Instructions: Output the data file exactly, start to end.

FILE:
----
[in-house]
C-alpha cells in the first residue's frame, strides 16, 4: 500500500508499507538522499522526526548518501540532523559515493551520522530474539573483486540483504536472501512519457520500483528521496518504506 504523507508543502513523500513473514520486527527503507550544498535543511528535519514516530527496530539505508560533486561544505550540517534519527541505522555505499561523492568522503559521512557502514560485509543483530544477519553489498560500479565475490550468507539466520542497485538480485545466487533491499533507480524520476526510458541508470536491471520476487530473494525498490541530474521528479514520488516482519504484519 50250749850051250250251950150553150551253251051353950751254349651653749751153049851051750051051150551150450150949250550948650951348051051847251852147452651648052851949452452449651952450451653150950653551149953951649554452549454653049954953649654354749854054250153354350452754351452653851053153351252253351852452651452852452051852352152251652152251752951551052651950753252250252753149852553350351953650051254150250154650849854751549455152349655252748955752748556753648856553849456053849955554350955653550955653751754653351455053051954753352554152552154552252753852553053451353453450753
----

[in-house]
C-alpha cells in the first residue's frame, strides 16, 4: 500500500508499507538522499522526526548518501540532523559515493551520522530474539573483486540483504536472501512519457520500483528521496518504506 504523507508543502513523500513473514520486527527503507550544498535543511528535519514516530527496530539505508560533486561544505550540517534519527541505522555505499561523492568522503559521512557502514560485509543483530544477519553489498560500479565475490550468507539466520542497485538480485545466487533491499533507480524520476526510458541508470536491471520476487530473494525498490541530474521528479514520488516482519504484519 50250749850051250250251950150553150551253251051353950751254349651653749751153049851051750051051150551150450150949250550948650951348051051847251852147452651648052851949452452449651952450451653150950653551149953951649554452549454653049954953649654354749854054250153354350452754351452653851053153351252253351852452651452852452051852352152251652152251752951551052651950753252250252753149852553350351953650051254150250154650849854751549455152349655252748955752748556753648856553849456053849955554350955653550955653751754653351455053051954753352554152552154552252753852553053451353453450753